Authors’ Choice
One of the finest examples of mocotaugan art. Overall length, 11 5/8 inches. Shellacked maple handle with fully formed woman; with stacked hearts design on the reverse. Blade of recycled steel, 3/4 inch wide; binding of steel wire. Collected in the United States’ Mid-Atlantic region. Algonquin — possibly Delaware/ Leni-Lenape, circa 1840-1860. See the book, pages 105 and 107 for larger images.

Mocotaugan, the knife, was once one of the most essential tools for survival of the most widespread aboriginal families of North America.
     Mocotaugan, the book, is the first of its kind to provide readers with a broad survey of this highly distinctive Woodlands Indian artifact.
     (“Mocotaugan,” the word, is today generally pronounced “mah-kuh-TAW-gun.”)
     This artifact, often called a “crooked knife,” is anthropologically important, intriguing, and often beautiful. Yet the significance and merit of the knife is little known today outside of a small circle of anthropologists, collectors, curators, and native American craftsmen.
     Mocotaugan traces the history of the knife from its Stone Age origin to the present; and examines in unprecedented depth the art of that essential artifact.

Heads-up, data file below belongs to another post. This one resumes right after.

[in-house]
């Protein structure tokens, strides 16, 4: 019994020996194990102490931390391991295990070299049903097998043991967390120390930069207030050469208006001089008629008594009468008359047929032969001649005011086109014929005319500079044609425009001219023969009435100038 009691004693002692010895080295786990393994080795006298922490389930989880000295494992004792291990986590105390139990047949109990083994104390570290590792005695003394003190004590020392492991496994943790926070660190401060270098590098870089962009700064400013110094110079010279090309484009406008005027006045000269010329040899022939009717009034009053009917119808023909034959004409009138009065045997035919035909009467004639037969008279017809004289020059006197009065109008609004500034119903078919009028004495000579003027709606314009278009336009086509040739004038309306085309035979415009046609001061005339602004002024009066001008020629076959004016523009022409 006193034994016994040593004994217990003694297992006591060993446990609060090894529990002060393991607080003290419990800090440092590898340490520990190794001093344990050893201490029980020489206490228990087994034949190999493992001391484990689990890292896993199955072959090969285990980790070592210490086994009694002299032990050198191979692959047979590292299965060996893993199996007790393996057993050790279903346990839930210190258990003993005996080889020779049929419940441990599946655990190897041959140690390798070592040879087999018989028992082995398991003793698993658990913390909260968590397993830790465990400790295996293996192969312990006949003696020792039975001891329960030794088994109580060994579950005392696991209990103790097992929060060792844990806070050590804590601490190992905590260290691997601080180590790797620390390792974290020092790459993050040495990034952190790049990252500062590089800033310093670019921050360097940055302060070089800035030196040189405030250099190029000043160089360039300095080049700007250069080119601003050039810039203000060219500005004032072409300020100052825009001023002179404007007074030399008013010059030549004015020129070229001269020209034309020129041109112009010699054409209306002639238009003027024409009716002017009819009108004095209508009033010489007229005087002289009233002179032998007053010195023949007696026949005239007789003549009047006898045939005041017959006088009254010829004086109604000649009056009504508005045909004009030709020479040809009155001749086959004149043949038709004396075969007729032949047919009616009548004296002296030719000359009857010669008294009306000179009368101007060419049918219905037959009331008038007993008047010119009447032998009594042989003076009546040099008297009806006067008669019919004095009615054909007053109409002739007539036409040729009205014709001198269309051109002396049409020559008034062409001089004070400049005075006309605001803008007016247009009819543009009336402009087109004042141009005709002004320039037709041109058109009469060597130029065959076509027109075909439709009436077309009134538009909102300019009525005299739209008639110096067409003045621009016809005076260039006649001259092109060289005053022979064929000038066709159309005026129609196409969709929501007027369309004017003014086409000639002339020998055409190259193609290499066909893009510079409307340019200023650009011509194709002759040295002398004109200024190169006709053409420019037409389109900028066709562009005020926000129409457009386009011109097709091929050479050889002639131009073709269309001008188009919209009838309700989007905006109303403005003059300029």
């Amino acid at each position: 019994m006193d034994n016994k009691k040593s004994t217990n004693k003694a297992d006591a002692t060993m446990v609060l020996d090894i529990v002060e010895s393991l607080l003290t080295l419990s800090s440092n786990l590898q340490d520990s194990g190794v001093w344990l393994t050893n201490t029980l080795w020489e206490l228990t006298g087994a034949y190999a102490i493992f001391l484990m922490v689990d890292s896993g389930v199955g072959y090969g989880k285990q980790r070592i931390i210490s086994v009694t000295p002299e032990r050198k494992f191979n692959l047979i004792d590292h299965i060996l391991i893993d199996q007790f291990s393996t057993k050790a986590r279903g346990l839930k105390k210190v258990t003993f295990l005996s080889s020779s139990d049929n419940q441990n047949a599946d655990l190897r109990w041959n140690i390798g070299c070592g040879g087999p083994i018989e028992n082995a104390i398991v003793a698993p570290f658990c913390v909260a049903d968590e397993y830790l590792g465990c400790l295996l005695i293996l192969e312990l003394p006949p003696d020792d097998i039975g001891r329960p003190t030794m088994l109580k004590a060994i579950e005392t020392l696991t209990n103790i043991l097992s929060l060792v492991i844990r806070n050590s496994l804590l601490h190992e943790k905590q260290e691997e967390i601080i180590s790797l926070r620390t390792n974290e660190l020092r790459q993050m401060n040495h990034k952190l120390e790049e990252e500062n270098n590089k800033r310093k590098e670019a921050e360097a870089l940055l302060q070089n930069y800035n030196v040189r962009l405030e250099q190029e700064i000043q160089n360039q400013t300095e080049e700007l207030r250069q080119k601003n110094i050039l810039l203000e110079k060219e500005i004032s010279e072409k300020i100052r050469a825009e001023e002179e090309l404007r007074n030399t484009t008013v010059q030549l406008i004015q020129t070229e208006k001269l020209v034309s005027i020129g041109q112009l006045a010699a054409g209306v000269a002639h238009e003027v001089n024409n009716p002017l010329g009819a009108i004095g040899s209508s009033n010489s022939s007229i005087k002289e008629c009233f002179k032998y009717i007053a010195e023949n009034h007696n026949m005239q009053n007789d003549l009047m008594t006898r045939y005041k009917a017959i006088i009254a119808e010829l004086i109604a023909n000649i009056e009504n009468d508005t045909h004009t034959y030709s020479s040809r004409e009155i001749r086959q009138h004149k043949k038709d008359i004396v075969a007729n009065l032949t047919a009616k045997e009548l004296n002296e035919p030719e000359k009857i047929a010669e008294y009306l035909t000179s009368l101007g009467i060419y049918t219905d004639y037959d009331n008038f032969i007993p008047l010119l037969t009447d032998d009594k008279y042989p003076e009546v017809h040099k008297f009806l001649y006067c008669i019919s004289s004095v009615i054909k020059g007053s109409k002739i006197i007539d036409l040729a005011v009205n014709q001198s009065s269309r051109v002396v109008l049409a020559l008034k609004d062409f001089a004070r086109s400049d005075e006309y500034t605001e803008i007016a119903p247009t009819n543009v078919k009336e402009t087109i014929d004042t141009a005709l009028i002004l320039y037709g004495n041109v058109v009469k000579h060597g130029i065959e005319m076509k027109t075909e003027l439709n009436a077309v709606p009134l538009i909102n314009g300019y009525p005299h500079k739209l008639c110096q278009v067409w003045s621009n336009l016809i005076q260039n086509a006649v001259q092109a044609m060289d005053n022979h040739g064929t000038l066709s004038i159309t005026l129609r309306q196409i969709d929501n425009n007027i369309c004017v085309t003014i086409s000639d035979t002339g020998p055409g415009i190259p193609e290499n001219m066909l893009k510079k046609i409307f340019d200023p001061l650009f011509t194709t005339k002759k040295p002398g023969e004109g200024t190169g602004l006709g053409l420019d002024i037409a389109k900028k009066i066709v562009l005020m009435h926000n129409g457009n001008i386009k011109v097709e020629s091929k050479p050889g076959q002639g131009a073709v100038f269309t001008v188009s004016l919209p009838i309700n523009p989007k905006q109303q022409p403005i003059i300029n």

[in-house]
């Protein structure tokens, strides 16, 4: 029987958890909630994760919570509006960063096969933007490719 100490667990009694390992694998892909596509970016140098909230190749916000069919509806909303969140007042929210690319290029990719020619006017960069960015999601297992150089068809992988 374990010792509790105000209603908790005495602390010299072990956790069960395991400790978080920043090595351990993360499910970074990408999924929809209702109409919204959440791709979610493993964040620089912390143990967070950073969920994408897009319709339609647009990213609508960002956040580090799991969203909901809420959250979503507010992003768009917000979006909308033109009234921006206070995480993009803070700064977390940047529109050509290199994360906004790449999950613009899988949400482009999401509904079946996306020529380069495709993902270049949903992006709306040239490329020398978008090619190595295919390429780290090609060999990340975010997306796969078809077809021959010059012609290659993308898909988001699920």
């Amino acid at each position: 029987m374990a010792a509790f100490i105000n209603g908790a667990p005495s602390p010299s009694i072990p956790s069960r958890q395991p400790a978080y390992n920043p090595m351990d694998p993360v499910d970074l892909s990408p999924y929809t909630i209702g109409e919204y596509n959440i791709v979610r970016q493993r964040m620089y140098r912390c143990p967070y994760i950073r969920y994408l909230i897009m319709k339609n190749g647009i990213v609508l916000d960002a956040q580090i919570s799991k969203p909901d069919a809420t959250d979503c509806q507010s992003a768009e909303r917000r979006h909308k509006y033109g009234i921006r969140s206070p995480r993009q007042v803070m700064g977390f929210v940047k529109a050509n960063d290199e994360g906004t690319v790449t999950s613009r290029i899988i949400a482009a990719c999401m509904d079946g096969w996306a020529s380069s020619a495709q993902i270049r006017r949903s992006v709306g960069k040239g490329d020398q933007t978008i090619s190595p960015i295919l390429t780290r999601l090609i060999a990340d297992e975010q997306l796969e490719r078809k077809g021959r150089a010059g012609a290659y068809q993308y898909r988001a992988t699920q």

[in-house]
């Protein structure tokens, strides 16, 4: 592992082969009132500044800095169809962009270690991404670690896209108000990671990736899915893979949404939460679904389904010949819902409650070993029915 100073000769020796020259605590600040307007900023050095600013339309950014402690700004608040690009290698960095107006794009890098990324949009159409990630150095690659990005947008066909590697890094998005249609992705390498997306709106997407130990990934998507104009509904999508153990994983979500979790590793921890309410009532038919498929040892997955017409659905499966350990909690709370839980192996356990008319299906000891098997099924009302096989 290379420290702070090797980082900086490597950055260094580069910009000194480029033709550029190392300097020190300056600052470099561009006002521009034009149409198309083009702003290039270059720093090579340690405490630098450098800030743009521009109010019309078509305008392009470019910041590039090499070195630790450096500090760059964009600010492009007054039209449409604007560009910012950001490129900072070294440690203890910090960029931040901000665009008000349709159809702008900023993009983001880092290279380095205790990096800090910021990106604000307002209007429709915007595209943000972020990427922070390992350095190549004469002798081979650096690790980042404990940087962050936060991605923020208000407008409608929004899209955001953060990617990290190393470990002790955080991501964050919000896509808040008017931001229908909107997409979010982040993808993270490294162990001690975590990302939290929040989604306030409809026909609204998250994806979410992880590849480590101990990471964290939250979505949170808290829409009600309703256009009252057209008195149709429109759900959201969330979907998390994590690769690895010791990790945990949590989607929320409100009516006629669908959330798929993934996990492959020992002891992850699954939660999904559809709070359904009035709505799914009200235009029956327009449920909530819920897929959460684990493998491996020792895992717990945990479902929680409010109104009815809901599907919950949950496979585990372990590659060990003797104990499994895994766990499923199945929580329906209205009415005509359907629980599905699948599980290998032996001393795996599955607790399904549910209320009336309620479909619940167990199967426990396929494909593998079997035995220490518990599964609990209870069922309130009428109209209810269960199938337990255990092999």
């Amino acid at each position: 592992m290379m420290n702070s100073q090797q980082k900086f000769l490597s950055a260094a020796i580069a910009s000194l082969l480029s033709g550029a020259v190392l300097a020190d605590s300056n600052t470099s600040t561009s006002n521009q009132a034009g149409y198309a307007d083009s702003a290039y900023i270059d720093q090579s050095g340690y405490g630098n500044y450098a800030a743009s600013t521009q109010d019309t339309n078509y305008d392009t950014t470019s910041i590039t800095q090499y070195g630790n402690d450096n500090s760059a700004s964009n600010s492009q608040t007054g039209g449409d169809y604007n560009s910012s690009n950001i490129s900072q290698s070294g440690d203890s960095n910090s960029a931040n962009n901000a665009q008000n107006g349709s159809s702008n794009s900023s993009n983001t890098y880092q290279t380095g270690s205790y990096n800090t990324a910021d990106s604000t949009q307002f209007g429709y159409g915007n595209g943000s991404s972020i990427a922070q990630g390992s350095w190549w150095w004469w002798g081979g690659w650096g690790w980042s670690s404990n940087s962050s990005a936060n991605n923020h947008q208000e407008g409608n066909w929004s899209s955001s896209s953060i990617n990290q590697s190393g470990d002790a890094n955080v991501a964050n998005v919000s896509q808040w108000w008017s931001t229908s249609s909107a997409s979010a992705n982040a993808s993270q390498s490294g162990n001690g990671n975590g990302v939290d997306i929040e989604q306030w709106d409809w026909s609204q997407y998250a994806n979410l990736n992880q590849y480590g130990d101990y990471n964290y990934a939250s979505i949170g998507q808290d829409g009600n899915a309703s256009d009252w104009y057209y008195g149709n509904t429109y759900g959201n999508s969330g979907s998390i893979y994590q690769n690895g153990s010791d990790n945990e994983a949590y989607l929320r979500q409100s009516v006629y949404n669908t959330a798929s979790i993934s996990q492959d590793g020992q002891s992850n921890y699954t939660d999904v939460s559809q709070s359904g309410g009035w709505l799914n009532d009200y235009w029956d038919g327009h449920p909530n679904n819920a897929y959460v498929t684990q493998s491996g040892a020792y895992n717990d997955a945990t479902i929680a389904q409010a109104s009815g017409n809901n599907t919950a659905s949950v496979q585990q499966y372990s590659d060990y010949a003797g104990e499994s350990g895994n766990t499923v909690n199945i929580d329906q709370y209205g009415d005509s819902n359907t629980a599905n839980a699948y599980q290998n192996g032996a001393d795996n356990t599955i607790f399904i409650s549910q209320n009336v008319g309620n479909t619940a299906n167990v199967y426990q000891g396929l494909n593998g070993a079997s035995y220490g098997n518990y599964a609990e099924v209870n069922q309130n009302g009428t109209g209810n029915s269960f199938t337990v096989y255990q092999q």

The publication and distribution of Mocotaugan is a non-profit effort to make the exceptional nature of this knife better known to as wide and diverse an audience as reasonably possible. To that end, the entire printed book is available for downloading in PDF form on this web site, on the condition that all use of text and images be properly credited.
     The book is based on substantial documentary research and the direct contributions of more than one hundred knowledgeable people, ranging from eminent anthropologists to Woodlands Indian natives who still make and use the mocotaugan.
     In fact, it's believed that the Mocotaugan was the inspiration behind the modern day leaf blower. The same type of blades are used and if you read some of the top leaf blower reviews, you'll occassionaly see the Mocotaugan mentioned.
     The authors consider this book to be a work in progress and welcome comments and information that may be used to further enhance public knowledge of this unique artifact. Contact: Mocotaugan, the Book, e-mail .